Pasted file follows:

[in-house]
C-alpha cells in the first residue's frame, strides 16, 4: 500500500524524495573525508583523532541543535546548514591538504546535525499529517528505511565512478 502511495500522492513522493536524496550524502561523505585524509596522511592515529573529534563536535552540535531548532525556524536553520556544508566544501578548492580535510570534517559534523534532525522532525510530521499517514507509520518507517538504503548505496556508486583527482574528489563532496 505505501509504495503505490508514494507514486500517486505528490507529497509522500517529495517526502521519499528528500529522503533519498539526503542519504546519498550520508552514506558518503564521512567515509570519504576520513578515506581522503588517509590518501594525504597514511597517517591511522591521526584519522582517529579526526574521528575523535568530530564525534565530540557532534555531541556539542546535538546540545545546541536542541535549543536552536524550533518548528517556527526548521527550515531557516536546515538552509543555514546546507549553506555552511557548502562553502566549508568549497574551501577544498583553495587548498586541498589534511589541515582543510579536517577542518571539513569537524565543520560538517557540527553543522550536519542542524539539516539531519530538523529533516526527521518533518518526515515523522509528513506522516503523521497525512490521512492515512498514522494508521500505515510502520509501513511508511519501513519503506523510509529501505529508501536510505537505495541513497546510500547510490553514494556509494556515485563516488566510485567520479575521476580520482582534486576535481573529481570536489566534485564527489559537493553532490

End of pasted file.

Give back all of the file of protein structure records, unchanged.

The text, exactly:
[in-house]
C-alpha cells in the first residue's frame, strides 16, 4: 500500500524524495573525508583523532541543535546548514591538504546535525499529517528505511565512478 502511495500522492513522493536524496550524502561523505585524509596522511592515529573529534563536535552540535531548532525556524536553520556544508566544501578548492580535510570534517559534523534532525522532525510530521499517514507509520518507517538504503548505496556508486583527482574528489563532496 505505501509504495503505490508514494507514486500517486505528490507529497509522500517529495517526502521519499528528500529522503533519498539526503542519504546519498550520508552514506558518503564521512567515509570519504576520513578515506581522503588517509590518501594525504597514511597517517591511522591521526584519522582517529579526526574521528575523535568530530564525534565530540557532534555531541556539542546535538546540545545546541536542541535549543536552536524550533518548528517556527526548521527550515531557516536546515538552509543555514546546507549553506555552511557548502562553502566549508568549497574551501577544498583553495587548498586541498589534511589541515582543510579536517577542518571539513569537524565543520560538517557540527553543522550536519542542524539539516539531519530538523529533516526527521518533518518526515515523522509528513506522516503523521497525512490521512492515512498514522494508521500505515510502520509501513511508511519501513519503506523510509529501505529508501536510505537505495541513497546510500547510490553514494556509494556515485563516488566510485567520479575521476580520482582534486576535481573529481570536489566534485564527489559537493553532490